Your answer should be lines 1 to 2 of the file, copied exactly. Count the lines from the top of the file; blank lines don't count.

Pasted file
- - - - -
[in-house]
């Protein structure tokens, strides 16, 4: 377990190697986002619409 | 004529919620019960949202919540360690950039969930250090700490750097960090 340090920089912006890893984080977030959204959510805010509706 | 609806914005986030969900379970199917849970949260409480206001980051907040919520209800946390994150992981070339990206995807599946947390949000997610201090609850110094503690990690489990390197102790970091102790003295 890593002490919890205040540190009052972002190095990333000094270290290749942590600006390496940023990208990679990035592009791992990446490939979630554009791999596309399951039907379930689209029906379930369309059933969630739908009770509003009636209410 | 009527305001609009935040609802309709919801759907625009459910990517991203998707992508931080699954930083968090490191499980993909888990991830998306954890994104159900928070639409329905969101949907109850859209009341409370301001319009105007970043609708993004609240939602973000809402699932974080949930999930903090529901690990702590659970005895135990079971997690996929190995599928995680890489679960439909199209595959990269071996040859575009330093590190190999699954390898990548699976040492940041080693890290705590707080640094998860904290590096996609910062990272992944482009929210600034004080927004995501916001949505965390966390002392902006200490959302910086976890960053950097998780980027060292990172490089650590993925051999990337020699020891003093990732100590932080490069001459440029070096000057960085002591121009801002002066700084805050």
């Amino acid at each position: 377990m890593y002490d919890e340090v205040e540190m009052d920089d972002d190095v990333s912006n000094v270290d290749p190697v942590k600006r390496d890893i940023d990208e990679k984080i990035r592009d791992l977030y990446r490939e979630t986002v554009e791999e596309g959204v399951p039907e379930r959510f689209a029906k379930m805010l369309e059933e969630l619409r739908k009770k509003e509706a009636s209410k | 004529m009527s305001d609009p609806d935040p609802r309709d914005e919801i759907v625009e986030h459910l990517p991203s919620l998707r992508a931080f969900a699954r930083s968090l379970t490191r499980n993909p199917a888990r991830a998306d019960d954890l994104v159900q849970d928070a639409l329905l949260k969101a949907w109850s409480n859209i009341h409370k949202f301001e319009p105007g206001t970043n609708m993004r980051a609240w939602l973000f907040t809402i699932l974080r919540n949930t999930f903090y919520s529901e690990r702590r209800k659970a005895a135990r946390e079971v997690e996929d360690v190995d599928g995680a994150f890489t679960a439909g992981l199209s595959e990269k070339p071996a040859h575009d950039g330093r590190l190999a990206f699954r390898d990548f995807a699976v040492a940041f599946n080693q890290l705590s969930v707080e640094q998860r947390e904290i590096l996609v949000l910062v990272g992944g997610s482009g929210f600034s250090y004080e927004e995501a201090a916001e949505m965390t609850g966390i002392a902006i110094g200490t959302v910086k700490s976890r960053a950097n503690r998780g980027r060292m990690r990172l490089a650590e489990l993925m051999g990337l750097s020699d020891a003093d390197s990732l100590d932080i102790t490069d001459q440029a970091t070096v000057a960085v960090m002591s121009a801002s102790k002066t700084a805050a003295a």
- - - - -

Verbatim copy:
[in-house]
């Protein structure tokens, strides 16, 4: 377990190697986002619409 | 004529919620019960949202919540360690950039969930250090700490750097960090 340090920089912006890893984080977030959204959510805010509706 | 609806914005986030969900379970199917849970949260409480206001980051907040919520209800946390994150992981070339990206995807599946947390949000997610201090609850110094503690990690489990390197102790970091102790003295 890593002490919890205040540190009052972002190095990333000094270290290749942590600006390496940023990208990679990035592009791992990446490939979630554009791999596309399951039907379930689209029906379930369309059933969630739908009770509003009636209410 | 009527305001609009935040609802309709919801759907625009459910990517991203998707992508931080699954930083968090490191499980993909888990991830998306954890994104159900928070639409329905969101949907109850859209009341409370301001319009105007970043609708993004609240939602973000809402699932974080949930999930903090529901690990702590659970005895135990079971997690996929190995599928995680890489679960439909199209595959990269071996040859575009330093590190190999699954390898990548699976040492940041080693890290705590707080640094998860904290590096996609910062990272992944482009929210600034004080927004995501916001949505965390966390002392902006200490959302910086976890960053950097998780980027060292990172490089650590993925051999990337020699020891003093990732100590932080490069001459440029070096000057960085002591121009801002002066700084805050």